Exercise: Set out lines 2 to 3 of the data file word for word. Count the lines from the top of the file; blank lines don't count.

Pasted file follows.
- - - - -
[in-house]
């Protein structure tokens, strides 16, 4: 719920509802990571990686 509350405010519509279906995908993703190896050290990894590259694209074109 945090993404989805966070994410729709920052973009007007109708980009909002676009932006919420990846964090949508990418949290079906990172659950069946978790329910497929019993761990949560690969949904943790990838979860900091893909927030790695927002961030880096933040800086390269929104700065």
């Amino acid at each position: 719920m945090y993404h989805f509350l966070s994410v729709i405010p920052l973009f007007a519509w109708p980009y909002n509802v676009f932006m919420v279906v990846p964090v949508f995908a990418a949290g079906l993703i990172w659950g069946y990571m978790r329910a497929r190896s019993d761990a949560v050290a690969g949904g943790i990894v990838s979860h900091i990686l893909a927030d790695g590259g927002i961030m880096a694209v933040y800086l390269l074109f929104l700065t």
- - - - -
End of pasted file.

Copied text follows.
């Protein structure tokens, strides 16, 4: 719920509802990571990686 509350405010519509279906995908993703190896050290990894590259694209074109 945090993404989805966070994410729709920052973009007007109708980009909002676009932006919420990846964090949508990418949290079906990172659950069946978790329910497929019993761990949560690969949904943790990838979860900091893909927030790695927002961030880096933040800086390269929104700065």
């Amino acid at each position: 719920m945090y993404h989805f509350l966070s994410v729709i405010p920052l973009f007007a519509w109708p980009y909002n509802v676009f932006m919420v279906v990846p964090v949508f995908a990418a949290g079906l993703i990172w659950g069946y990571m978790r329910a497929r190896s019993d761990a949560v050290a690969g949904g943790i990894v990838s979860h900091i990686l893909a927030d790695g590259g927002i961030m880096a694209v933040y800086l390269l074109f929104l700065t």